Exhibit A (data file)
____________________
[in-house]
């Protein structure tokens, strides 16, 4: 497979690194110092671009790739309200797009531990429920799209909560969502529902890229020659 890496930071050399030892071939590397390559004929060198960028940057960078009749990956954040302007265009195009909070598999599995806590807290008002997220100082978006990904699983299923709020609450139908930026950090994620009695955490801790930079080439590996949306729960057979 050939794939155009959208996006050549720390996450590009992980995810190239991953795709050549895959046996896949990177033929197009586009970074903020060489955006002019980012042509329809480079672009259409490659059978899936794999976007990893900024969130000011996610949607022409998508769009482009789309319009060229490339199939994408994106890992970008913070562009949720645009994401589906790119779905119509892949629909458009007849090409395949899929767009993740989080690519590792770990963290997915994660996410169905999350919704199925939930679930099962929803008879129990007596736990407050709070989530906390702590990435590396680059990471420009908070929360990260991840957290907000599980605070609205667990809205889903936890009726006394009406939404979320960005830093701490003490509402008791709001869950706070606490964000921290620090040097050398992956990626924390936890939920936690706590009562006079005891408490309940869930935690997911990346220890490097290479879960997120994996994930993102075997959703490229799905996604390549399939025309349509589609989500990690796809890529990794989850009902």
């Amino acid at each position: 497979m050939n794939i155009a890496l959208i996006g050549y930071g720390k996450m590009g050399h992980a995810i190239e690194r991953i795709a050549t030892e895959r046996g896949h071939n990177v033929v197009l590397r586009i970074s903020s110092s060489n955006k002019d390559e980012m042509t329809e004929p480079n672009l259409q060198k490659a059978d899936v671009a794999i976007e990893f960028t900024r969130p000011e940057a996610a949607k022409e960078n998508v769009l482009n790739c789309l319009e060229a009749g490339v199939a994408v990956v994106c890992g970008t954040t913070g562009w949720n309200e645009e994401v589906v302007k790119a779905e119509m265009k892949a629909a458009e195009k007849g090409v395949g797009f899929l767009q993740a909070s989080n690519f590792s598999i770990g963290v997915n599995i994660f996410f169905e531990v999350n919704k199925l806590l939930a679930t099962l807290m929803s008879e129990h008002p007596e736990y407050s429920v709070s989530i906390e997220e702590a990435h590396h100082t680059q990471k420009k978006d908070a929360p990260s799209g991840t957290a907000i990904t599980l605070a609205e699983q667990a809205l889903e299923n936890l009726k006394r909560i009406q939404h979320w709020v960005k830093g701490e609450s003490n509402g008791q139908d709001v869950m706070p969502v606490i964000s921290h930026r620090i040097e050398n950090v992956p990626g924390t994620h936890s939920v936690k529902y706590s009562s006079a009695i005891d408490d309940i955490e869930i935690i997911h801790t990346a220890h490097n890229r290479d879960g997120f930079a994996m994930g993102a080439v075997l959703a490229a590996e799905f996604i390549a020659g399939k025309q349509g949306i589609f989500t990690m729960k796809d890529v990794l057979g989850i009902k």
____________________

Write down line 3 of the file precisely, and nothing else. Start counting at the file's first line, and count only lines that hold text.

């Amino acid at each position: 497979m050939n794939i155009a890496l959208i996006g050549y930071g720390k996450m590009g050399h992980a995810i190239e690194r991953i795709a050549t030892e895959r046996g896949h071939n990177v033929v197009l590397r586009i970074s903020s110092s060489n955006k002019d390559e980012m042509t329809e004929p480079n672009l259409q060198k490659a059978d899936v671009a794999i976007e990893f960028t900024r969130p000011e940057a996610a949607k022409e960078n998508v769009l482009n790739c789309l319009e060229a009749g490339v199939a994408v990956v994106c890992g970008t954040t913070g562009w949720n309200e645009e994401v589906v302007k790119a779905e119509m265009k892949a629909a458009e195009k007849g090409v395949g797009f899929l767009q993740a909070s989080n690519f590792s598999i770990g963290v997915n599995i994660f996410f169905e531990v999350n919704k199925l806590l939930a679930t099962l807290m929803s008879e129990h008002p007596e736990y407050s429920v709070s989530i906390e997220e702590a990435h590396h100082t680059q990471k420009k978006d908070a929360p990260s799209g991840t957290a907000i990904t599980l605070a609205e699983q667990a809205l889903e299923n936890l009726k006394r909560i009406q939404h979320w709020v960005k830093g701490e609450s003490n509402g008791q139908d709001v869950m706070p969502v606490i964000s921290h930026r620090i040097e050398n950090v992956p990626g924390t994620h936890s939920v936690k529902y706590s009562s006079a009695i005891d408490d309940i955490e869930i935690i997911h801790t990346a220890h490097n890229r290479d879960g997120f930079a994996m994930g993102a080439v075997l959703a490229a590996e799905f996604i390549a020659g399939k025309q349509g949306i589609f989500t990690m729960k796809d890529v990794l057979g989850i009902k």